Attainable: This goal is doable with intentional effort.

Relevant: Persisting in your search for truth will support rational thinking.

Time-based: This is a recurring SMART goal to pursue every single day.

9. Set Learning Objectives

“In the next month, I want to learn more about data analysis to make informed decisions in my work. I will do this by taking an online course on data analysis and reading two books on the subject. Lastly, I’ll chat with my boss and colleagues about data analysis and how it can be used in our work.”

Specific: You want to learn more about data analysis to improve your work decisions.

Measurable: The goal is measurable because it includes taking an online course and reading two books on the subject.

Attainable: This is feasible because you are taking active steps to learn about data analysis.

Relevant: This is pertinent to the individual because data analysis can foster critical thinking in their work.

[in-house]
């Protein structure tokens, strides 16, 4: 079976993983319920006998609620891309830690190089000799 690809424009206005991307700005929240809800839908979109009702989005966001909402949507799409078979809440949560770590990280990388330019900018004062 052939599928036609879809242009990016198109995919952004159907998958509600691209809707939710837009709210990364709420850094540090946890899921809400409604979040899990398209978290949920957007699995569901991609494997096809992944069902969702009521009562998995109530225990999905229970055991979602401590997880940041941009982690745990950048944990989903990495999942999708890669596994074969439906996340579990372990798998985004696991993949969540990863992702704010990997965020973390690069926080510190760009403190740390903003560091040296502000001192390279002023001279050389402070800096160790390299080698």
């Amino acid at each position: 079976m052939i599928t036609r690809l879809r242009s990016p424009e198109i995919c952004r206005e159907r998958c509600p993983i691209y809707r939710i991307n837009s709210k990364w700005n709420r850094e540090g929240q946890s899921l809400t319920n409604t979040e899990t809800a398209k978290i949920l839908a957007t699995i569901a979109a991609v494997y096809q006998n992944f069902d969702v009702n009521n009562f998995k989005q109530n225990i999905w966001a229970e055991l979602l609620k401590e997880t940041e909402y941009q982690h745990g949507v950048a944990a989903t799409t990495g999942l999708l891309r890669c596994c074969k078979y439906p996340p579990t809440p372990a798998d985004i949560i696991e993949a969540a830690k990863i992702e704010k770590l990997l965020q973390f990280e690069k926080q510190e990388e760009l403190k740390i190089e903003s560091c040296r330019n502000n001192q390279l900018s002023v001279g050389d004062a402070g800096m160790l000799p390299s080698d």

Time-based: The goal is time-bound since it has a one-month timeline.

Final Thoughts

Creating SMART goals is necessary in order to boost your critical thinking. Although other goal techniques like visualization could lend a helping hand, you should still take advantage of the SMART framework.

SMART goals are a powerful tool in your arsenal, and it would certainly be a waste not to apply them in your daily life.

In any case, don’t be shy to apply the 9 SMART goals examples for efficient critical thinking. You will surely be steps closer to succeeding in all areas.

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Rei Shen

Rei is the founder of Success in Depth. Based in Washington, he graduated with a bachelor’s degree in Computer Science. He brings years of experience in goal setting to empower readers to reach their aspirations.